responsibility over state and streams.  The remainder of the module would
transform the underlying PRNG into the required distributions.

(edit: after writing the following verbiage, I realize it can be summed up
with more respect to your suggestion: yes, we should do this design, but we
don't need to and shouldn't give up on a class with distribution methods.)

Once the core PRNG C API is in place, I don't think we necessarily need to
move away from a class structure per se, though it becomes an option. We
just separate the core PRNG object from the distribution-providing class.
We don't need to make copies of the distribution-providing class just to
use a new core PRNG. I'm coming around to Nathaniel's suggestion for the
constructor API (though not the distribution-versioning, for reasons I can
get into later).  We have a couple of core uniform PRNG classes like
`MT19937` and `PCG128`. Those have a tiny API, and probably don't have a
lot of unnecessary code clones between them. Their constructors can be
different depending on the different ways they can be instantiated,
depending on the PRNG's features. I'm not sure that they'll have any common
methods besides `__getstate__/__setstate__` and probably a `copy()`. They
will expose their C API as a Python-opaque attribute. They can have
whatever algorithm-dependent methods they need (e.g. to support jumpahead).
I might not even expose to Python the uint64 and U(0,1) double sampling
methods, but maybe so.

Then we have a single `Distributions` class that provides all of the
distributions that we want to support in numpy.random (i.e. what we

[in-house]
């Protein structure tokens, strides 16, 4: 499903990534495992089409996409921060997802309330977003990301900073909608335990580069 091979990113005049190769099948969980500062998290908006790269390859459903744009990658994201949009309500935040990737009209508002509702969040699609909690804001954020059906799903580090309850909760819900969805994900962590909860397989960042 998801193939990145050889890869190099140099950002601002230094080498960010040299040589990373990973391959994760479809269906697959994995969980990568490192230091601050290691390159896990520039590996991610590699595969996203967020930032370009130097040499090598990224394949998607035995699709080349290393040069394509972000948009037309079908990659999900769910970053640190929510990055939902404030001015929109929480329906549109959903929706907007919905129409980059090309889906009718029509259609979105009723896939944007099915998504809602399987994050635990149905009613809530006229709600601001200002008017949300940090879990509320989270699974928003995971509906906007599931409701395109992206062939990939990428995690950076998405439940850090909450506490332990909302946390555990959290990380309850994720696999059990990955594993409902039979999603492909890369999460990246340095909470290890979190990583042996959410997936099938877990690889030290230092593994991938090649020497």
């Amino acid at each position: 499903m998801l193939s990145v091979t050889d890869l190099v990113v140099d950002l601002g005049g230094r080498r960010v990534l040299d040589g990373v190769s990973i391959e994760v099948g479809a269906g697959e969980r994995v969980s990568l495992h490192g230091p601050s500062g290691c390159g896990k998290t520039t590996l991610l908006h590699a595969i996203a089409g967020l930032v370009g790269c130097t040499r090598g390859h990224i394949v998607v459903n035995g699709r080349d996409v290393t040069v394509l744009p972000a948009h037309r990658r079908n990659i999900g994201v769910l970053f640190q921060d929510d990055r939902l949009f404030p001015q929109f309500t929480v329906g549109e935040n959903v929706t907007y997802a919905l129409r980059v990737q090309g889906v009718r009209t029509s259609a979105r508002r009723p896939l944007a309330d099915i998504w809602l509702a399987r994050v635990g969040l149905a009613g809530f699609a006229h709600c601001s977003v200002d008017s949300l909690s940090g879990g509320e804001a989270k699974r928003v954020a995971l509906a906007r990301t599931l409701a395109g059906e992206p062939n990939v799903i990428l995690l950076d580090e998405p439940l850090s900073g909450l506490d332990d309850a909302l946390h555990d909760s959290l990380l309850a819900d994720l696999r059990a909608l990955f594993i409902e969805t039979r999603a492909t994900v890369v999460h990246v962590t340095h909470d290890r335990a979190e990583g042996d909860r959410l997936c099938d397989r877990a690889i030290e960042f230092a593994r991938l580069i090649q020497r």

currently have on `RandomState` and whatever passes our higher bar in the
future). It takes one of the core PRNG instances as an argument to the
constructor (nominally, at least; we can design factory functions to make
this more convenient).

  prng = Distributions(PCG128(seed))
  x = prng.normal(mean, std)

If someone wants to write a WELL512 core PRNG, they can just implement that
object and pass it to `Distributions()`. The `Distributions` code doesn't
need to be copied, nor do we need to much around with `__new__` tricks in

Why do this instead of distribution functions? Well, I have a damn lot of
code that is expecting an object with at least the broad outlines of the
`RandomState` interface. I'm not going to update that code to use functions
instead. And if I'm not, no one is. There isn't a good transition path
since the PRNG object needs to thread through all of the code, whether it's
my code that I'm writing greenfield or library code that I don't control.
That said, people writing new distributions outside of numpy.random would
be writing functions, not trying to add to the `Distributions` class, but
that's fine.

It also allows the possibility for the `Distributions` class to be stateful
if we want to do things like caching the next Box-Muller variate and not
force that onto the core PRNG state like I currently do. Though I'd rather
just drop Box-Muller, and that's not a common pattern outside of
Box-Muller. But it's a possibility.

Robert Kern